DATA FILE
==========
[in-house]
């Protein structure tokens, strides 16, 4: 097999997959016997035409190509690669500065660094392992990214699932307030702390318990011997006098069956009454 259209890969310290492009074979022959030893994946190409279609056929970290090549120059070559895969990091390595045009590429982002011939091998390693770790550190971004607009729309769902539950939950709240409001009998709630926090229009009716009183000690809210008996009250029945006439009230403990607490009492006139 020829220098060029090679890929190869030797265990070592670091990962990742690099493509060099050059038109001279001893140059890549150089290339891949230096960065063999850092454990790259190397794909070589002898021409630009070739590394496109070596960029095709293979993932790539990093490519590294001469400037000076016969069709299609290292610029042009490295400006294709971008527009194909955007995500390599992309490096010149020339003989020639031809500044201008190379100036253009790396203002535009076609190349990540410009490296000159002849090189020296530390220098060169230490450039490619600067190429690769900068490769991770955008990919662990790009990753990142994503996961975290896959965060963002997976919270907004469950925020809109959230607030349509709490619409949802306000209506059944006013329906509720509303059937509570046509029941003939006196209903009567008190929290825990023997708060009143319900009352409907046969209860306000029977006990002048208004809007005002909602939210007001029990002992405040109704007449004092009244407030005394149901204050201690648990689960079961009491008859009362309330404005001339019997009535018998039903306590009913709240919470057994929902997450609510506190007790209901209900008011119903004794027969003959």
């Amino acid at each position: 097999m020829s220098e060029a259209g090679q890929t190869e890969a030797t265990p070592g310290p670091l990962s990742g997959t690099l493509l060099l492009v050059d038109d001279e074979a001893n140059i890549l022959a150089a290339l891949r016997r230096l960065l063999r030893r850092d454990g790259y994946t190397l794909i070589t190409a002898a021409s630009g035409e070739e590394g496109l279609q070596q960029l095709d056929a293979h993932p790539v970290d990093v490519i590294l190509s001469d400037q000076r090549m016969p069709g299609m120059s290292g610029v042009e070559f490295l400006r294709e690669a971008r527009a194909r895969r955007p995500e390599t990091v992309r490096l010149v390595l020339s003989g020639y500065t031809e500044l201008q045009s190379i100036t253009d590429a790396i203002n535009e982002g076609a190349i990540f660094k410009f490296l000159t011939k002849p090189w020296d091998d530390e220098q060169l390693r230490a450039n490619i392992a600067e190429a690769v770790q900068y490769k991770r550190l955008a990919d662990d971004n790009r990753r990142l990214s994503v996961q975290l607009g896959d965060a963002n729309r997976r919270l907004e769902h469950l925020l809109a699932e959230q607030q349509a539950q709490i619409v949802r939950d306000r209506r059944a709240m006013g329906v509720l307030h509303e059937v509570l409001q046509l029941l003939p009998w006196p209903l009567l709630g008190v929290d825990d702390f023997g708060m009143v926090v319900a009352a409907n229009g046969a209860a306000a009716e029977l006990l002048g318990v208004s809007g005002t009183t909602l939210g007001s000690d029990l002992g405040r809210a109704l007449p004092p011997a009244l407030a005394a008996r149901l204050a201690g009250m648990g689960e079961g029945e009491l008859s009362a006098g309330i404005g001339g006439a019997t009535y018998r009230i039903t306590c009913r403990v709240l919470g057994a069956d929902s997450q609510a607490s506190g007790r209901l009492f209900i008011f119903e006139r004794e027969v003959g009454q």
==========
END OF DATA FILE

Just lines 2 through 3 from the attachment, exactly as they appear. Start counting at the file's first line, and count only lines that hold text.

């Protein structure tokens, strides 16, 4: 097999997959016997035409190509690669500065660094392992990214699932307030702390318990011997006098069956009454 259209890969310290492009074979022959030893994946190409279609056929970290090549120059070559895969990091390595045009590429982002011939091998390693770790550190971004607009729309769902539950939950709240409001009998709630926090229009009716009183000690809210008996009250029945006439009230403990607490009492006139 020829220098060029090679890929190869030797265990070592670091990962990742690099493509060099050059038109001279001893140059890549150089290339891949230096960065063999850092454990790259190397794909070589002898021409630009070739590394496109070596960029095709293979993932790539990093490519590294001469400037000076016969069709299609290292610029042009490295400006294709971008527009194909955007995500390599992309490096010149020339003989020639031809500044201008190379100036253009790396203002535009076609190349990540410009490296000159002849090189020296530390220098060169230490450039490619600067190429690769900068490769991770955008990919662990790009990753990142994503996961975290896959965060963002997976919270907004469950925020809109959230607030349509709490619409949802306000209506059944006013329906509720509303059937509570046509029941003939006196209903009567008190929290825990023997708060009143319900009352409907046969209860306000029977006990002048208004809007005002909602939210007001029990002992405040109704007449004092009244407030005394149901204050201690648990689960079961009491008859009362309330404005001339019997009535018998039903306590009913709240919470057994929902997450609510506190007790209901209900008011119903004794027969003959």
């Amino acid at each position: 097999m020829s220098e060029a259209g090679q890929t190869e890969a030797t265990p070592g310290p670091l990962s990742g997959t690099l493509l060099l492009v050059d038109d001279e074979a001893n140059i890549l022959a150089a290339l891949r016997r230096l960065l063999r030893r850092d454990g790259y994946t190397l794909i070589t190409a002898a021409s630009g035409e070739e590394g496109l279609q070596q960029l095709d056929a293979h993932p790539v970290d990093v490519i590294l190509s001469d400037q000076r090549m016969p069709g299609m120059s290292g610029v042009e070559f490295l400006r294709e690669a971008r527009a194909r895969r955007p995500e390599t990091v992309r490096l010149v390595l020339s003989g020639y500065t031809e500044l201008q045009s190379i100036t253009d590429a790396i203002n535009e982002g076609a190349i990540f660094k410009f490296l000159t011939k002849p090189w020296d091998d530390e220098q060169l390693r230490a450039n490619i392992a600067e190429a690769v770790q900068y490769k991770r550190l955008a990919d662990d971004n790009r990753r990142l990214s994503v996961q975290l607009g896959d965060a963002n729309r997976r919270l907004e769902h469950l925020l809109a699932e959230q607030q349509a539950q709490i619409v949802r939950d306000r209506r059944a709240m006013g329906v509720l307030h509303e059937v509570l409001q046509l029941l003939p009998w006196p209903l009567l709630g008190v929290d825990d702390f023997g708060m009143v926090v319900a009352a409907n229009g046969a209860a306000a009716e029977l006990l002048g318990v208004s809007g005002t009183t909602l939210g007001s000690d029990l002992g405040r809210a109704l007449p004092p011997a009244l407030a005394a008996r149901l204050a201690g009250m648990g689960e079961g029945e009491l008859s009362a006098g309330i404005g001339g006439a019997t009535y018998r009230i039903t306590c009913r403990v709240l919470g057994a069956d929902s997450q609510a607490s506190g007790r209901l009492f209900i008011f119903e006139r004794e027969v003959g009454q």